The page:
An ESPN report from October said that the NFL has offered a retirement incentive to the 22 NFL officials who have 20 or more seasons of officiating experience, provided they retire before the start of the 2020 season. In addition to Walt Anderson’s ascension to the league office, we have already confirmed that umpire Jeff Rice, line judge Byron Boston, and down judge Mike Spanier will not be returning in 2020, but will there be any more?

The average official from the 2019 season had 11 years of officiating experience. With a major shift in experience, we may see this number decrease this offseason.

This leaves 18 NFL officials who have served a score on the field, including referees Carl Cheffers and Tony Corrente. We have seen retirements from the field as late as June, so who knows what the offseason holds for roster turnover. — Cam Filipe

What the future holds for Al Riveron

When the NFL announced Walt Anderson for his new position, a spokesperson said Al Riveron’s position was “a separate matter.” While that might have set off alarm bells for some, I don’t think it spells immediate danger for Riveron.

Riveron has a thankless job, and I don’t think many officials are pining away for it. After the outrage of the NFC Championship Game after the 2018 season, the NFL had the perfect excuse to make a change at senior vice president of officiating. Riveron stayed.

Riveron, like Dean Blandino, Carl Johnson, Mike Pereira, Jerry Seeman, Art McNally and Mark Duncan, have all been criticized for their officiating leadership and endured calls for their ouster. It comes with the territory.

While we have had legitimate critique of his tenure, Riveron has proved to be an effective officiating leader. I think we’ll be seeing Riveron at the helm this fall and beyond. — Mark Schultz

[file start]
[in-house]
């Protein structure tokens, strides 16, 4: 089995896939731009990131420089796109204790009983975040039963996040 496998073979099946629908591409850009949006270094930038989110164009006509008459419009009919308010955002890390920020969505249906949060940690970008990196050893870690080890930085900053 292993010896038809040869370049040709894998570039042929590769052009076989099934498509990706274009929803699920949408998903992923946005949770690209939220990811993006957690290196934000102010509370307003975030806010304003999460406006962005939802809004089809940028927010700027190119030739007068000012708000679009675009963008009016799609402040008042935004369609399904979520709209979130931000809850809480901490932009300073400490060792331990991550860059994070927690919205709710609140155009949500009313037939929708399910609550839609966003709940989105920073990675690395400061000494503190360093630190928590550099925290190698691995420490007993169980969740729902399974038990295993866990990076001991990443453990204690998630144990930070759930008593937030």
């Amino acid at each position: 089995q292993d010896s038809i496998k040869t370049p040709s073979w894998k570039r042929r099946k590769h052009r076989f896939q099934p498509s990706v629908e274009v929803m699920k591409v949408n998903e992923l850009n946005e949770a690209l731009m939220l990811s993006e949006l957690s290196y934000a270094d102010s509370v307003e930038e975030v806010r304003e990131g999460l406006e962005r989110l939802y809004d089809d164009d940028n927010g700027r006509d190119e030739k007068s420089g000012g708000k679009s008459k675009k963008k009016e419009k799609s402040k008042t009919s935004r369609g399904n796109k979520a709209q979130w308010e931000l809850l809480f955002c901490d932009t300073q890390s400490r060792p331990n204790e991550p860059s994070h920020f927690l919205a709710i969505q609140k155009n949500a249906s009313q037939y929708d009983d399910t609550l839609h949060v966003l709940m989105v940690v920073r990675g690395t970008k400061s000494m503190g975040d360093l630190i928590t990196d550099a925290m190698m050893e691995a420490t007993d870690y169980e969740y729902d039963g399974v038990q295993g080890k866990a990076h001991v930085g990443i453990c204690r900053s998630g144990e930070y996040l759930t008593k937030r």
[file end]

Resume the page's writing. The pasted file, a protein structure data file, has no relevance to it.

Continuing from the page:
Cameron Filipe
Cameron Filipe
Cam Filipe is a junior at the University of New Haven, majoring in forensic science. He has been involved in football officiating for seven years and currently works as a flag football official in college. This is his fourth season covering NFL officiating for Fᴏᴏᴛʙᴀʟʟ Zᴇʙʀᴀs.

3 thoughts on “What’s to come in the 2020 offseason?

  1. Much to comment on. First, thank you all for this excellent summary of the issues. Next, I’m still puzzled by how Walt Anderson is reporting to Troy Vincent and not Al Riveron. Making Anderson Riveron’s equal on the ladder strikes me as wrong in theory, because what if the two disagree over a prospect’s chances for success? Third, I agree that the reviews of pass interference by replay should not be renewed, but with one exception: the timing aspect of the contact between receiver and defender vs. the arrival of the pass. That’s an objective factor as much as the other objective factors that qualify for review, and if they don’t keep that aspect as reviewable, they’re essentially saying that the no-call in the 2018 season NFC Championship Game isn’t worth fixing. Finally, Riveron’s future. I agree he has been an effective leader of the program overall BUT inconsistent on his pass interference rulings. Of course, if the owners delete PI reviews, that issue disappears.

  2. “While we have had legitimate critique of his tenure, Riveron has proved to be an effective officiating leader.”

    But his replay decisions were sketchy at best. They were inconsistent in their application. I doubt he will be remembered as a great leader because the general public only sees one thing: the product on the field. And last year was not good in terms of replay. He had to make subjective decisions on the fly because of the most controversial replay change and it made him look bad to those who don’t know the workings of the department.

    I think he got the postseason assignments right. Very little controversy.

    Personally, I think he did his job. His job was to make the owners and CC regret their decision to allow PI in replay.